But, alas, finally I’ve found problems, with the sound component. The sound API of Marmalade is very poor (understandable, since it’s not very important in the mobile market), and only supports 16-bit PCM RAW files. This requires you to know the sample rate of all the sounds when you play them out (instead of loading that information from the WAV header or something). Of course, this is not the focus of Marmalade, but since they wasted so much time on the graphics APIs, they could have been as complete in the sound API). They have support for compressed audio, but only for the streaming API.

This is particularly bad for someone like me, that’s been using FMod for ages, and I’m used to just loading samples with one call, and playing them with another…

Anyway, it’s relatively simple to do a WAV or some other uncompressed format loader, but for “Amoeba” I can skip that and use RAW files playing at 22Khz… I’ll have to change this for the PC version (which can use FMod), but for now it’s good enough.

The real problem I’m having is not related to Marmalade, but with the sound system of the Android handhelds… There’s a huge latency between the call to the sound player and the actual sound playing (in some cases, almost one second). Some searches online lead me to believe that this is a problem with Samsung mobiles, but it’s a serious flaw, since even 200 ms lag time in a game can make everything look much worse… I’ve even ran “Angry Birds” on my Samsung S, and although I didn’t notice it before (it’s subtle in the case of that game), there’s a delay present aswell, so I believe it is unavoidable… Going to try it on a Google Nexus phone in some days to see if the problem is exclusive to Samsung’s implementation of Android… if so, I’ll have to rethink sound in the game, since it can become annoying, doing things and getting the sound feedback 200-500 ms later…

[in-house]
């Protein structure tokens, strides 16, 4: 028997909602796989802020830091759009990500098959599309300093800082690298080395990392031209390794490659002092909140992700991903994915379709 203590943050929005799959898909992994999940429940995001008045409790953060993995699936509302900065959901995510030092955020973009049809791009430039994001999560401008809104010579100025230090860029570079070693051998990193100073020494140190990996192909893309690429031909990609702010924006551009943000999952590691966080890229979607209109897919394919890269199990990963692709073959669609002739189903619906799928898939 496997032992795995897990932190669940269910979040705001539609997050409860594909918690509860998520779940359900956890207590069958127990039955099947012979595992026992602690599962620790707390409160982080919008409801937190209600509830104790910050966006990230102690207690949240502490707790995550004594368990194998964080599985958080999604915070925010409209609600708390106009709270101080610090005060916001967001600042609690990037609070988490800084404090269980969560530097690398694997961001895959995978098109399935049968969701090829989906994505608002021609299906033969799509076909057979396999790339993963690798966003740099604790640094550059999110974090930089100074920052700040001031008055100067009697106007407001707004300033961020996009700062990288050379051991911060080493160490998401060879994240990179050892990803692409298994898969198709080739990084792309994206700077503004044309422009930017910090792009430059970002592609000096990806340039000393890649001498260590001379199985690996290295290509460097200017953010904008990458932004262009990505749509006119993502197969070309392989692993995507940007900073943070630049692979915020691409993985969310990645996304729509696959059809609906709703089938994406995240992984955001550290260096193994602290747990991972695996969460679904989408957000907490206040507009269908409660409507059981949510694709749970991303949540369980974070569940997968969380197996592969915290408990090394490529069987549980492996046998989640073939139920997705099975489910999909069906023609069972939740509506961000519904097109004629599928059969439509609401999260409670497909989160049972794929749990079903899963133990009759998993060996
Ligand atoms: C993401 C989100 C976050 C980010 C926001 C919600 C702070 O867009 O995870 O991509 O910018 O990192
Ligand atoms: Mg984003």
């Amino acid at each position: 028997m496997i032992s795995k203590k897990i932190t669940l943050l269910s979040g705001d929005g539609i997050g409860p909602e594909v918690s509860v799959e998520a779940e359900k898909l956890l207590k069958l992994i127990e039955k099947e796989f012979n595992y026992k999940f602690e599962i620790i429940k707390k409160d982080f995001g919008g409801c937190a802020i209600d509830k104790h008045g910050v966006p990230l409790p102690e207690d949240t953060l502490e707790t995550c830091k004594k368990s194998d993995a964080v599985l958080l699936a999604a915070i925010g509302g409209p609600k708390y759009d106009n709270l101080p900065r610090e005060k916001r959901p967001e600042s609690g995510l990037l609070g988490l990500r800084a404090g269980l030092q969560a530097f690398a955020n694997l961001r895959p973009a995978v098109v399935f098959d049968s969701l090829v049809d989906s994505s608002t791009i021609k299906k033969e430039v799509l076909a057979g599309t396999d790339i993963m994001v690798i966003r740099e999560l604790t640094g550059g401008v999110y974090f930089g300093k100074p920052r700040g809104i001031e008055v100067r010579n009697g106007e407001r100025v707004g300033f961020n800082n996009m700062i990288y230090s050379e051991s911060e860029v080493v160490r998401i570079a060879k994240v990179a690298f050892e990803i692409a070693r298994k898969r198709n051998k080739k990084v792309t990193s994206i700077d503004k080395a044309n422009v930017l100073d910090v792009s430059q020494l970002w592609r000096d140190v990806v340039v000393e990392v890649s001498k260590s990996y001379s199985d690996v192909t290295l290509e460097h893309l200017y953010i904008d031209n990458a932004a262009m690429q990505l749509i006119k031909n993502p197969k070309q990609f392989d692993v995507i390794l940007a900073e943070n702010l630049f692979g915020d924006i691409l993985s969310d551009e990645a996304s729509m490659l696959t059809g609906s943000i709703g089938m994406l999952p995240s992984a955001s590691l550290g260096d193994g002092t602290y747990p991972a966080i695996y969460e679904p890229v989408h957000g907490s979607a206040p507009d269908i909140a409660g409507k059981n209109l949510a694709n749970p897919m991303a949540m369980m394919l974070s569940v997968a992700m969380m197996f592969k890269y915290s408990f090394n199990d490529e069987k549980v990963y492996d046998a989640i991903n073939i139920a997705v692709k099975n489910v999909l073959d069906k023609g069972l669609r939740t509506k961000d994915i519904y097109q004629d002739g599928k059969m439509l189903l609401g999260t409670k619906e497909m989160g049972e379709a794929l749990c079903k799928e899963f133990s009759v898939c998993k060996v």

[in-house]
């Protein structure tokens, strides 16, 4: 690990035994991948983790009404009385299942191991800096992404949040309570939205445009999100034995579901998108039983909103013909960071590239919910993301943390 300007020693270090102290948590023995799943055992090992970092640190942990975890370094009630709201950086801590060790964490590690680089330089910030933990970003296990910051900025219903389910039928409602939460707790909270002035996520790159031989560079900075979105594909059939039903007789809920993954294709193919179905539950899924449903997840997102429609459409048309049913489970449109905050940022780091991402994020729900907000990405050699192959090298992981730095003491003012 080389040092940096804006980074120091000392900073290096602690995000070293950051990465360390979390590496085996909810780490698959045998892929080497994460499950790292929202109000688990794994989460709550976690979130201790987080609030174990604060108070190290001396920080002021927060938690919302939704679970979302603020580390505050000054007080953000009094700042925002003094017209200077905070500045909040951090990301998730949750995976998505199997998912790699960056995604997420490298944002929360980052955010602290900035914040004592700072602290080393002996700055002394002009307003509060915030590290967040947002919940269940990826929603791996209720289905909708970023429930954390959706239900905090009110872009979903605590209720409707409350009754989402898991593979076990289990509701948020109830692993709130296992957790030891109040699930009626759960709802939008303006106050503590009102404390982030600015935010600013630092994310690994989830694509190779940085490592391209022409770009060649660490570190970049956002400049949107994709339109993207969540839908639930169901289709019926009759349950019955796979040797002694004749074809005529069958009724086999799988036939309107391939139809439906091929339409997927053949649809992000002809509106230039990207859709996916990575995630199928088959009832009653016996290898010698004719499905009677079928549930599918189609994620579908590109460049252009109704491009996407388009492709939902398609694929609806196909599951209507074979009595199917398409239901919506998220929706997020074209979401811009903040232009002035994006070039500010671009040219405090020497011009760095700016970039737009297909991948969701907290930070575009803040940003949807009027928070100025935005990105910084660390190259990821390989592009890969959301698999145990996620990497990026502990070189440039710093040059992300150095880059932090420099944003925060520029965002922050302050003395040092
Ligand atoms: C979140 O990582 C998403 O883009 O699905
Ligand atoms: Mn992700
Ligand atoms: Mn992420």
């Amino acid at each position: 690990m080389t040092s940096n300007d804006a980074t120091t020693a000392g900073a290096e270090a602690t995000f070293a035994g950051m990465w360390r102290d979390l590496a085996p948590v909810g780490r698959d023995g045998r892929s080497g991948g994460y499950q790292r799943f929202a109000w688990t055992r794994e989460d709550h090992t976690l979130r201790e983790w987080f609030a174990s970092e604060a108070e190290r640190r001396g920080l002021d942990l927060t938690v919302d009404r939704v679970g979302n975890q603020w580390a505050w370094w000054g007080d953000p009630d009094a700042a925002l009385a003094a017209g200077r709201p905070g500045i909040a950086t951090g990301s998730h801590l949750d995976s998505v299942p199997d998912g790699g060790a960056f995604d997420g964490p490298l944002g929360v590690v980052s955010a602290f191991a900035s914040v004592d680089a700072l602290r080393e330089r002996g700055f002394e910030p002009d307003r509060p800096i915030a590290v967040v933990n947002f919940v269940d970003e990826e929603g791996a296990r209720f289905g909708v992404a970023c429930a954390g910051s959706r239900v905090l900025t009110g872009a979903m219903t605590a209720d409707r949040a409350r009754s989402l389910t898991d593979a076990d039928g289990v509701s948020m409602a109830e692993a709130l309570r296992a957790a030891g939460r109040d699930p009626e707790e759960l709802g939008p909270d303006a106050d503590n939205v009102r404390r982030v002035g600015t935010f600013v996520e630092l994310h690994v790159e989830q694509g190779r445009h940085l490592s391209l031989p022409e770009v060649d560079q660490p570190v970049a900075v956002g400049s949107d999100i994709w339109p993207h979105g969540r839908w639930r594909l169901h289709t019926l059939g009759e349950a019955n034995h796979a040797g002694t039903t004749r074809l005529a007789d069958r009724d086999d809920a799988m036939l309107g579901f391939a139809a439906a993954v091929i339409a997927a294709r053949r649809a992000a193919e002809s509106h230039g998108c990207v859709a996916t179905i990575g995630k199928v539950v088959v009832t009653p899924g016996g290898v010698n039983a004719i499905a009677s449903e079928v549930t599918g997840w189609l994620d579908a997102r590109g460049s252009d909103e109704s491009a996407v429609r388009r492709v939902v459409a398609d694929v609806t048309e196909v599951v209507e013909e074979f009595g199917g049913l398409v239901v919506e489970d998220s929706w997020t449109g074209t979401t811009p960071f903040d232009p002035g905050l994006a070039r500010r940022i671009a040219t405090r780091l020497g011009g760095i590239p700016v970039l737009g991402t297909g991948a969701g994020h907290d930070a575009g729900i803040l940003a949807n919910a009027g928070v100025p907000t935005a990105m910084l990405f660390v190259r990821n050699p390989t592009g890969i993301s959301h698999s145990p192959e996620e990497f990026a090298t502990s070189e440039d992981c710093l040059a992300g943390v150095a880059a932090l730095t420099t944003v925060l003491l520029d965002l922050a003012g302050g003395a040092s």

On other notes, I’ve also did some memory profiling, trying to see if I have memory leaks or anything, but I found a problem that got me stumped… According to the ARM emulator, I have about 4 Mb allocated (plus another 4 Mb on OpenGL textures), but my task manager on the Android shows about 40 Mb allocated (more precisely, when I close the application, I get about 40 Mb back). I’m not sure if the Android stack pre-allocates some amount of memory, even if I don’t use it, and I maybe can adjust that on the manifest (saving that for later in the project); but I’m very sure that I don’t allocate 40 Mbs of data on my game!

But hey, no memory leaks! Smile


The hiatus

12 Sep

Hey all!

I’ve been neglecting (again) my blog… but I got good reasons! Smile

One was my birthday, which implies a lot of partying… My wife got me a neat video camera (I’ve been lusting for one for ages!), a Cannon Legria: